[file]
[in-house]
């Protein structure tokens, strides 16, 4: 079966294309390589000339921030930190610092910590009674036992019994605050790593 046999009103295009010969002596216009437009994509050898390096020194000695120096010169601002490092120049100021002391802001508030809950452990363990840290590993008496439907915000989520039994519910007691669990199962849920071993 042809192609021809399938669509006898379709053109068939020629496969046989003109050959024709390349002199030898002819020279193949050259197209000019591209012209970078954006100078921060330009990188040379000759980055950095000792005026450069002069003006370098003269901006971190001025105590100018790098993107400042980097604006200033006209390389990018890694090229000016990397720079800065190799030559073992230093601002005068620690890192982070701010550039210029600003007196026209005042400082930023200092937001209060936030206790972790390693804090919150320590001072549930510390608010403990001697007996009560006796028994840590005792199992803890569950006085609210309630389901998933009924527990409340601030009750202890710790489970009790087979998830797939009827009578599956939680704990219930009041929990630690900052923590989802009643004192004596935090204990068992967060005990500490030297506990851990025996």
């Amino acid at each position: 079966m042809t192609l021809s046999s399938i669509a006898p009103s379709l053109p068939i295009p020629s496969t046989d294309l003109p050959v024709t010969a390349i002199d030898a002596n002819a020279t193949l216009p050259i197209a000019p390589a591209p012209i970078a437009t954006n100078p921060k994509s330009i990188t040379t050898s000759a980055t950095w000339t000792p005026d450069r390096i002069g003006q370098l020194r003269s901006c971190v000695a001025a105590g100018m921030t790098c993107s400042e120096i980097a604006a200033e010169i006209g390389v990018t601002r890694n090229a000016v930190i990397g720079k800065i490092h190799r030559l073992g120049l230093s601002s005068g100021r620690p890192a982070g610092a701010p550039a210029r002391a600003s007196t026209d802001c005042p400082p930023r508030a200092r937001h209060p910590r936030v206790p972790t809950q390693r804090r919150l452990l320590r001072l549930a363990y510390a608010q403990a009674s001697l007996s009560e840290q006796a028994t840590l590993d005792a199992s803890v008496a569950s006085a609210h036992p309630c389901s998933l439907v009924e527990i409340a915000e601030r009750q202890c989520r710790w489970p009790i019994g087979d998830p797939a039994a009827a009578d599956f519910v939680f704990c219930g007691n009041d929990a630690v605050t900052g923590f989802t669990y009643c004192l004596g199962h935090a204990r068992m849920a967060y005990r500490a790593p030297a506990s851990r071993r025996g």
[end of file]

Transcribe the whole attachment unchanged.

[in-house]
């Protein structure tokens, strides 16, 4: 079966294309390589000339921030930190610092910590009674036992019994605050790593 046999009103295009010969002596216009437009994509050898390096020194000695120096010169601002490092120049100021002391802001508030809950452990363990840290590993008496439907915000989520039994519910007691669990199962849920071993 042809192609021809399938669509006898379709053109068939020629496969046989003109050959024709390349002199030898002819020279193949050259197209000019591209012209970078954006100078921060330009990188040379000759980055950095000792005026450069002069003006370098003269901006971190001025105590100018790098993107400042980097604006200033006209390389990018890694090229000016990397720079800065190799030559073992230093601002005068620690890192982070701010550039210029600003007196026209005042400082930023200092937001209060936030206790972790390693804090919150320590001072549930510390608010403990001697007996009560006796028994840590005792199992803890569950006085609210309630389901998933009924527990409340601030009750202890710790489970009790087979998830797939009827009578599956939680704990219930009041929990630690900052923590989802009643004192004596935090204990068992967060005990500490030297506990851990025996």
């Amino acid at each position: 079966m042809t192609l021809s046999s399938i669509a006898p009103s379709l053109p068939i295009p020629s496969t046989d294309l003109p050959v024709t010969a390349i002199d030898a002596n002819a020279t193949l216009p050259i197209a000019p390589a591209p012209i970078a437009t954006n100078p921060k994509s330009i990188t040379t050898s000759a980055t950095w000339t000792p005026d450069r390096i002069g003006q370098l020194r003269s901006c971190v000695a001025a105590g100018m921030t790098c993107s400042e120096i980097a604006a200033e010169i006209g390389v990018t601002r890694n090229a000016v930190i990397g720079k800065i490092h190799r030559l073992g120049l230093s601002s005068g100021r620690p890192a982070g610092a701010p550039a210029r002391a600003s007196t026209d802001c005042p400082p930023r508030a200092r937001h209060p910590r936030v206790p972790t809950q390693r804090r919150l452990l320590r001072l549930a363990y510390a608010q403990a009674s001697l007996s009560e840290q006796a028994t840590l590993d005792a199992s803890v008496a569950s006085a609210h036992p309630c389901s998933l439907v009924e527990i409340a915000e601030r009750q202890c989520r710790w489970p009790i019994g087979d998830p797939a039994a009827a009578d599956f519910v939680f704990c219930g007691n009041d929990a630690v605050t900052g923590f989802t669990y009643c004192l004596g199962h935090a204990r068992m849920a967060y005990r500490a790593p030297a506990s851990r071993r025996g």